Being Sheep

Dixcy Bosley

May 3, 2020 
     Psalm 23
     John 10 1-10
What a time to be reading the most familiar of psalms.  The six verse message of Psalm 23 written by David after Goliath was killed around 1044 BC brings relevance to our faith in 2020.  Blessed with both good health and safe shelter, I’ve been tending to my home, my lush garden, old friendships , dusting off cupboards and attic spaces where I found the old Bible story book I had to read as child.  Mother had me reciting this psalm at the bedside.  So in some ways.  Sito’s invitation to share today was a bit of a dusting off of my own soul.  

Who does not find this psalm comforting?  

The Lord is my Shepherd; I shall not want ...

This can go two ways

     I shall not want for anything …..  I will lack for nothing
Is Jesus a shepherd I would rather not want to follow?  I think I know the sound of His voice, but His call can feel like more than I want.  To follow this shepherd means walking into pain, both my own and the world’s.

Given that I spend lots of time with dying folks, attending funerals is well, recreation.  Just ask Nolan.  I would rather go to a memorial service than a wedding anytime.  

Psalm 23 is often required reading as it assures a promise of basic provisions at times of despair and loss.  

Green pastures (food) and still waters (hydration).  After consulting with to my residential shepherd (photo), sheep prefer open fertile fields and water that is not moving.

The image of the Valley of Death makes for good funeral material.  

However, the psalm has less to do with death and much more to do with life.  Being led into right paths is about RENEWAL, preparing a table of plenty is about ABUNDANCE, anointing our heads with oil speaks to our CHOSENNESS and PRECIOUSNESS.  So blessed that we should never fear evil or pandemics or heed the advice of dangerous politicians who tell us to drink Lysol.  GOODNESS and MERCY will come when we dwell with God and for God.

For the last two years, I have worked closely with a person who lives with a true awareness of God’s goodness and mercy.  Samantha Yakuba is an organizer of Ghanian women who provide care for older adults.  Since I have been at IONA as a geriatric nurse manager, I refer exclusively to her small company as I have witnessed time and again their exquisite care and gentleness healing very isolated folks with love.  I sometimes feel like a yenta match making a client of mine with one of her aides.  Large nursing agencies attempt to lure my services with glossy brochures and corporate lunch dates but I am not fooled.  I don’t tolerate the exploitation of immigrant workers who are paid minimum wage, given no benefits or time off.  Of the 22 patients served this year needing home support, over $390 K has been directly rewarded to the providers of care.  Goodness and Mercy are something I have come to believe in as a conduit of sorts, as a connector of good care.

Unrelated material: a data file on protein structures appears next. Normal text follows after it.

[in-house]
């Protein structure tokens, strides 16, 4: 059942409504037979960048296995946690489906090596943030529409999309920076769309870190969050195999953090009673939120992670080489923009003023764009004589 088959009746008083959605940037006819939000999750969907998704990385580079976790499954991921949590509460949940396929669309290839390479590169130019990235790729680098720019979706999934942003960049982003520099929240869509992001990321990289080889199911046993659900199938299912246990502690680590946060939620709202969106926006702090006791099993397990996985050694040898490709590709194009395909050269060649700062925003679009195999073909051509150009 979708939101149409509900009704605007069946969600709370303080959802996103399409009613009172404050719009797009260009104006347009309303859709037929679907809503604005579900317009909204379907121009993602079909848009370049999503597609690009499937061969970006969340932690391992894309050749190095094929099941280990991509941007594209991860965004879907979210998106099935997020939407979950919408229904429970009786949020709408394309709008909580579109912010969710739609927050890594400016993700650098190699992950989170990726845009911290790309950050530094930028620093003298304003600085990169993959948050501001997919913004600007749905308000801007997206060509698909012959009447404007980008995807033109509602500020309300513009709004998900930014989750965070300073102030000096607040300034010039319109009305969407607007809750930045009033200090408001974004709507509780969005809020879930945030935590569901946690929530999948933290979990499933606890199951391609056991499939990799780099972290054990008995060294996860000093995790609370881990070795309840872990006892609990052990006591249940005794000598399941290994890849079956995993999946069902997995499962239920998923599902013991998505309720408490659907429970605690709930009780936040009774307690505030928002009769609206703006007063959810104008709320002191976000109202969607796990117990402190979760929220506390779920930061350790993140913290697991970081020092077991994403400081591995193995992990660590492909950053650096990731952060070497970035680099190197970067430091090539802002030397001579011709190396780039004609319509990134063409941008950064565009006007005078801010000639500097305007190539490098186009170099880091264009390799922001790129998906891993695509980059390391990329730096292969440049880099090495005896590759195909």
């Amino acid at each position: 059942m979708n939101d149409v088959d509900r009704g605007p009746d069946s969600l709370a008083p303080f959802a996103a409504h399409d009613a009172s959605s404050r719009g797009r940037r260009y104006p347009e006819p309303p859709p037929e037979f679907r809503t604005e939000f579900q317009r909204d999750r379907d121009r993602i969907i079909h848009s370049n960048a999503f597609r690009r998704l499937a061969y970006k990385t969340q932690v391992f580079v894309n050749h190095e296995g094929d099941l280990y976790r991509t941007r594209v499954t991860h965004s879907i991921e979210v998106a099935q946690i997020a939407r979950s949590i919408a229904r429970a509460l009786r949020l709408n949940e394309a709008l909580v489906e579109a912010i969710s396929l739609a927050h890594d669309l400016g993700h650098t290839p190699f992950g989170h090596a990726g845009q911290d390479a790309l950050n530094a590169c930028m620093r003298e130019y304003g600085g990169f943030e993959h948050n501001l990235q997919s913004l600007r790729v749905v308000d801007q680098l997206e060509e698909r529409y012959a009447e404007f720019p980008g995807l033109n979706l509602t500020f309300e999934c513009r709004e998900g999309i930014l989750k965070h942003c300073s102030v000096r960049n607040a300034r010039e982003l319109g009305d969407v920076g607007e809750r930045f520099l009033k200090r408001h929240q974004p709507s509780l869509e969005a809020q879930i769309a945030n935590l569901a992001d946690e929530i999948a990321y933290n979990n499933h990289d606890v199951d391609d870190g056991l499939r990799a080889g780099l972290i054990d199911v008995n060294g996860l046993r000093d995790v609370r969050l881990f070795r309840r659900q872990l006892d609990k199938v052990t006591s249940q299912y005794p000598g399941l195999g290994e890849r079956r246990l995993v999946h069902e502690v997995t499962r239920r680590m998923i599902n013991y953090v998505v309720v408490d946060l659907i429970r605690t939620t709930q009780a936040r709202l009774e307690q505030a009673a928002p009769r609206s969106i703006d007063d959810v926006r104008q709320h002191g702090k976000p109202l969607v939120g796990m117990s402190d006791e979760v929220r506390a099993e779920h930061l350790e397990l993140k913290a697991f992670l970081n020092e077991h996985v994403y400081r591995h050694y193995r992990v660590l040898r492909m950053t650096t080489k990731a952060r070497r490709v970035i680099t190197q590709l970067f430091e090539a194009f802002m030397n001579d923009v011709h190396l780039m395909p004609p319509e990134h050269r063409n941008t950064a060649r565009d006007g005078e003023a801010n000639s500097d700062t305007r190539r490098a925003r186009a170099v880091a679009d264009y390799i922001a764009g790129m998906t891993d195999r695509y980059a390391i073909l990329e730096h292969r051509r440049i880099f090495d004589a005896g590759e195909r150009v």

God has been faithful with provisions … green pastures, still waters.  I have learned the plight of immigrant aides on the frontlines of caring for seniors, the relentless dedication, their sacrifice and the transformational care they deliver to my clients.  It is not uncommon for the caregivers to sit on the family pews when we attend funerals.  They literally become family.  Oh, I forgot to mention…Samantha’s caregiving collective, in case you need quality care, is called The LORD IS MY SHEPHERD

The pandemic has revealed to us all the invisible workforce of millions of caregivers: Aides and nannies in particular who labor with dignity and love behind doors of private homes for our elders and our children.  It is the work that makes everything else possible because it makes it possible for all of us to go out and do what we do every day, knowing that some of the most precious aspects of our lives are in good hands.  This invisible and undervalued work we refer to as “help,” not as employees, is now very visible and valued.  Just ask any parent with kids at home or adult children trying to manage parents with dementia.  Maybe this is a once-in-a-generation opportunity to transform and renew how we care for ourselves.  

EVERY day 10,000 people turn 70 and with medical advances, we need more care than ever.  Between child care and elder care, economists predict that care-jobs will be the largest single occupation in our whole workforce, mostly women of color. 

As Alexandria Ocasio-Cortez reminds us, we need to pay women what they are worth, not what they are desperate enough to accept.  I quote AOC when nursing agencies reps take me out to lunch.